General, Neighborhood

A (Bigger) Water Pipeline Breaks in East Las Vegas

Open flow fire hydrant relieving the water pressure from a broken water line

It was about 6 pm last Saturday (10/15/11) evening and very quickly I noticed my faucet water didn’t work, nor did the kitchen sink faucet. And flushing my toilet, it would work once and sound quite different than normal. Looking outside, I saw nothing wrong with my sidewalk connection. Next door had the same problem.

Several emergency vehicles and workers fixing the water line

And so I called the Las Vegas Valley Water District who informed me there was a break at Sahara Avenue and Lamb Boulevard with “a 12-inch pipe” that would affect about “1,000 people” within “a small area no further than Charleston …”. The representative added some commentary such as the phrase “Act of God” meaning that it was their fault, and that it was an antiquated water line.

Emergency worker evaluating the suspected leak area

Hmm … I live adjacent to Stewart Avenue. This isn’t matching up. So I went to the source and this is what I saw. But first, not seeing it on the Internet, I gave the tip to a local reporter around 6 pm. (http://www.lvrj.com/news/broken-line-in-eastern-valley-leaves-more-than-1-000-without-water-131929328.html)

In the end, the information provided by the water district was slightly off, perhaps minimizing the initial significance of the size of the broken water pipeline, 24-inches, not 12-inches, and definitely affecting far more than 1,000 customers. The good news was that the emergency crews were fortunate because the break was far more accessible than at first thought and water service was restored later that night.

(Additional photos may be seen in the October 26, 2011, Sunrise/Whitney Ranch edition of The View.)

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About Speaking of Dupalo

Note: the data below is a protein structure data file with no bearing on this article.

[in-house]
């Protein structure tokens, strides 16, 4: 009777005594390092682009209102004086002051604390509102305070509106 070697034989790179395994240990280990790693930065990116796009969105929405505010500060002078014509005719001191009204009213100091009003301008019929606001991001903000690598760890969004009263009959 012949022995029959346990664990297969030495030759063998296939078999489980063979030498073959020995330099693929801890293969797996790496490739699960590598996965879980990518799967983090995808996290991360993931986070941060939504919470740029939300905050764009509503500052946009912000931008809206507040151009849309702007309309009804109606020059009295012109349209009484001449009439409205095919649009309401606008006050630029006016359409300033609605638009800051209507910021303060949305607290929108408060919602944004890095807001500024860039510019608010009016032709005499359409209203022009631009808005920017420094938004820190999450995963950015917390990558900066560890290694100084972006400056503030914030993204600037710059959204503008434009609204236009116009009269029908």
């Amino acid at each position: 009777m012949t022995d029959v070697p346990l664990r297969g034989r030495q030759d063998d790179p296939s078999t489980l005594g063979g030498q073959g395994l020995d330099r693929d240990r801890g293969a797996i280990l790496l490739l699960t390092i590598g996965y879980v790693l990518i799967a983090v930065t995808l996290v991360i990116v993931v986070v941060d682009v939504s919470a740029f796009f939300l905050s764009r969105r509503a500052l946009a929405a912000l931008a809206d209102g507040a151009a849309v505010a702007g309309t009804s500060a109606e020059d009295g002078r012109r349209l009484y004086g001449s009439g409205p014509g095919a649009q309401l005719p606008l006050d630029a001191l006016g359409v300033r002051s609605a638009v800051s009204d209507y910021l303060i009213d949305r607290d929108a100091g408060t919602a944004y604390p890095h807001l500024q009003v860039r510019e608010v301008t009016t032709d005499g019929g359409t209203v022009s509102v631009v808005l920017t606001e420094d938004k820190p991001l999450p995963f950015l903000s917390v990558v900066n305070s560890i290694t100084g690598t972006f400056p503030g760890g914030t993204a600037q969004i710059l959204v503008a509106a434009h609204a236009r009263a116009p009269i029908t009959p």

Martin Dean Dupalo is political scientist, community volunteer, and citizen of East Las Vegas since 1980. As a political scientist, he joined the University of Nevada, Las Vegas (UNLV) November 2003 as an instructor for the Department of Political Science, and taught until 2010. He had attended UNLV as an undergraduate earning two bachelor's degrees in Communications and Political Science. In his sophomore year, Dupalo earned the prestigious Harry S Truman Congressional Scholarship for academics and commitment to public service. He attended Carnegie Mellon, Heinz School of Public Policy, earning his Masters in Public Management. Before teaching, Dupalo continued a family tradition of military service. He proudly served as an Emergency Actions Officer and later trained as an Intelligence Officer in the United States Air Force. After serving four years and receiving an honorable discharge, he began teaching, first at the local community college, Clark County Community College, and then at four year state college, Nevada State College, until pursuing teaching at UNLV. While waiting for a date to enter Officer Training School, Dupalo earned two associates degrees in fire fighting and served as a wildland firefighter/EMT. His affiliation with UNLV has spanned some 34 plus years since 1975, when Dupalo was 8 years old and attended a summer program while his father attended classes. Dupalo has served the community in several capacities, one earning him a National Point of Light, and another, a Jefferson Award. He founded and managed two simple programs to recover and provide food to shelters over the course of four years, and continues to do so. He was also recognized as Citizen of the Month by the City of Las Vegas for several of his continuing volunteer efforts. One of those community volunteer efforts was as a member of the Community Development Review Board for the City of Las Vegas since 2002 through 2008 where he and other community leaders evaluated and recommended funding for approximately 80 community non-profits annually for approximately five million plus annually. A former Boy Scout Explorer, Dupalo has volunteered over the years in several capacities including a hospice with a K-9 therapy dog, serving as a CASA volunteer and as a nonprofit executive board member for a domestic violence shelter since 2005. Both inspired and saddened by a story of strife and tragedy in a national publication, in 2008, Dupalo led a small team in an effort to send medical supplies to US soldiers to be distributed to civilians in war torn areas. For this initiative and effort, he was recognized with an Angel Award as Humanitarian of the Year. His family history shaped many of his actions towards public service. A military brat, Dupalo was born at Fort Benjamin Harrison in Indianapolis, Indiana and grew up in West Germany. He was one of two sons born to an American career-military father and a German mother. While his father had endured many hardships growing up in Buffalo, New York, his mother had also survived hardship in war ravaged Germany and subsequently the communist blockade of Berlin and ensuing Iron Curtain. At age seven, she was one of the grateful children who survived because of the American Berlin Airlift effort of 1948. In 2007, Dupalo was nominated for the Jean Ford Democracy Award for his efforts over 20 years, since 1986, of serving directly in the election process including as a volunteer site coordinator, precinct chairperson, clerk positions and several two-year deputy field registrar appointments, utilizing his Spanish speaking ability to assist in registration efforts, as well as his focus in the classroom on the democratic process. Dupalo has served as both a public and community affairs officer including as an associate news producer and writer. He was available as a speaker for the community through the UNLV Speakers Bureau program. In 2006, at age 39, he ran unsuccessfully for public office for the nations 5th largest school district for trustee, earning 42% of the vote in the general election. In 2010, his second attempt for public office was quickly dashed after being struck by a vehicle illegally running a red light and successfully undergoing spinal surgery. Dupalo is proficient in Spanish and introductory German. In 2006, he earned Honorable Mention in the first annual Robert Warren Carmer Memorial Prize for Creative Writing. Originally entitled "A Replacement History of Las Vegas."